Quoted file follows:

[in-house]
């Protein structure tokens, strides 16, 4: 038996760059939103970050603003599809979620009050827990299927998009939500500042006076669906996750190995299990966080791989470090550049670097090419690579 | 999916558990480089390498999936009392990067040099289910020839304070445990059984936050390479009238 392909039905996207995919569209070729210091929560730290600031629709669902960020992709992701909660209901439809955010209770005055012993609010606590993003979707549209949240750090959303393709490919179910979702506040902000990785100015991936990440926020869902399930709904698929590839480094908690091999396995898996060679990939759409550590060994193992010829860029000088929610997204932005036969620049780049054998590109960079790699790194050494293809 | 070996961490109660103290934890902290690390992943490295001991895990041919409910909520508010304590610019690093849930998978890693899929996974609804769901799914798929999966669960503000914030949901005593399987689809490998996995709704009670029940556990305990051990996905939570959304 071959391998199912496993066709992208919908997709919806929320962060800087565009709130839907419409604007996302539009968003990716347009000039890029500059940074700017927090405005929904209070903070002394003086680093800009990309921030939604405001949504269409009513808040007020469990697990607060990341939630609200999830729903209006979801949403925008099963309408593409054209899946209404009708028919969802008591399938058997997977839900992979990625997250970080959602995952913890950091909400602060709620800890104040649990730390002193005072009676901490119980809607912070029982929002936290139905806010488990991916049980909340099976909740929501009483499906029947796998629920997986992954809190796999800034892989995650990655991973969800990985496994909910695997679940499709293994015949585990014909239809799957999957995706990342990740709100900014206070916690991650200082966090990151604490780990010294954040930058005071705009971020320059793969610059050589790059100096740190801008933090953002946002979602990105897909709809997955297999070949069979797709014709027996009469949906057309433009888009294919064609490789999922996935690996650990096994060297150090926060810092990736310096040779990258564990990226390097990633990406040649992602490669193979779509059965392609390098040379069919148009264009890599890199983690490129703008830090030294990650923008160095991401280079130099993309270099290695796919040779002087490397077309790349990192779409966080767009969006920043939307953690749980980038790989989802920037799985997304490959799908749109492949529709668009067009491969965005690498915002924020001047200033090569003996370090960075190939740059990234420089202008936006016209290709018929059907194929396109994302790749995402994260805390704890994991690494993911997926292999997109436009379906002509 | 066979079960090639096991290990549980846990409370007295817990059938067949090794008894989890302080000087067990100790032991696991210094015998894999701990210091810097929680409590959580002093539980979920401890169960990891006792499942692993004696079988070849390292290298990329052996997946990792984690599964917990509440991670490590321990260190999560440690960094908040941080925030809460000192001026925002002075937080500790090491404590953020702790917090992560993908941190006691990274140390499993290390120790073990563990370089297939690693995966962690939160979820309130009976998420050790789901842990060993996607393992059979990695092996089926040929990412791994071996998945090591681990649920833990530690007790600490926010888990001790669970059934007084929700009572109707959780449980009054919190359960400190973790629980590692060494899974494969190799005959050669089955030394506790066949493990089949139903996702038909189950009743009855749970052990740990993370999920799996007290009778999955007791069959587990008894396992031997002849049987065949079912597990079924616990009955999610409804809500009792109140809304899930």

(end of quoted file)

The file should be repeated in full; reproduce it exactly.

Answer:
[in-house]
């Protein structure tokens, strides 16, 4: 038996760059939103970050603003599809979620009050827990299927998009939500500042006076669906996750190995299990966080791989470090550049670097090419690579 | 999916558990480089390498999936009392990067040099289910020839304070445990059984936050390479009238 392909039905996207995919569209070729210091929560730290600031629709669902960020992709992701909660209901439809955010209770005055012993609010606590993003979707549209949240750090959303393709490919179910979702506040902000990785100015991936990440926020869902399930709904698929590839480094908690091999396995898996060679990939759409550590060994193992010829860029000088929610997204932005036969620049780049054998590109960079790699790194050494293809 | 070996961490109660103290934890902290690390992943490295001991895990041919409910909520508010304590610019690093849930998978890693899929996974609804769901799914798929999966669960503000914030949901005593399987689809490998996995709704009670029940556990305990051990996905939570959304 071959391998199912496993066709992208919908997709919806929320962060800087565009709130839907419409604007996302539009968003990716347009000039890029500059940074700017927090405005929904209070903070002394003086680093800009990309921030939604405001949504269409009513808040007020469990697990607060990341939630609200999830729903209006979801949403925008099963309408593409054209899946209404009708028919969802008591399938058997997977839900992979990625997250970080959602995952913890950091909400602060709620800890104040649990730390002193005072009676901490119980809607912070029982929002936290139905806010488990991916049980909340099976909740929501009483499906029947796998629920997986992954809190796999800034892989995650990655991973969800990985496994909910695997679940499709293994015949585990014909239809799957999957995706990342990740709100900014206070916690991650200082966090990151604490780990010294954040930058005071705009971020320059793969610059050589790059100096740190801008933090953002946002979602990105897909709809997955297999070949069979797709014709027996009469949906057309433009888009294919064609490789999922996935690996650990096994060297150090926060810092990736310096040779990258564990990226390097990633990406040649992602490669193979779509059965392609390098040379069919148009264009890599890199983690490129703008830090030294990650923008160095991401280079130099993309270099290695796919040779002087490397077309790349990192779409966080767009969006920043939307953690749980980038790989989802920037799985997304490959799908749109492949529709668009067009491969965005690498915002924020001047200033090569003996370090960075190939740059990234420089202008936006016209290709018929059907194929396109994302790749995402994260805390704890994991690494993911997926292999997109436009379906002509 | 066979079960090639096991290990549980846990409370007295817990059938067949090794008894989890302080000087067990100790032991696991210094015998894999701990210091810097929680409590959580002093539980979920401890169960990891006792499942692993004696079988070849390292290298990329052996997946990792984690599964917990509440991670490590321990260190999560440690960094908040941080925030809460000192001026925002002075937080500790090491404590953020702790917090992560993908941190006691990274140390499993290390120790073990563990370089297939690693995966962690939160979820309130009976998420050790789901842990060993996607393992059979990695092996089926040929990412791994071996998945090591681990649920833990530690007790600490926010888990001790669970059934007084929700009572109707959780449980009054919190359960400190973790629980590692060494899974494969190799005959050669089955030394506790066949493990089949139903996702038909189950009743009855749970052990740990993370999920799996007290009778999955007791069959587990008894396992031997002849049987065949079912597990079924616990009955999610409804809500009792109140809304899930």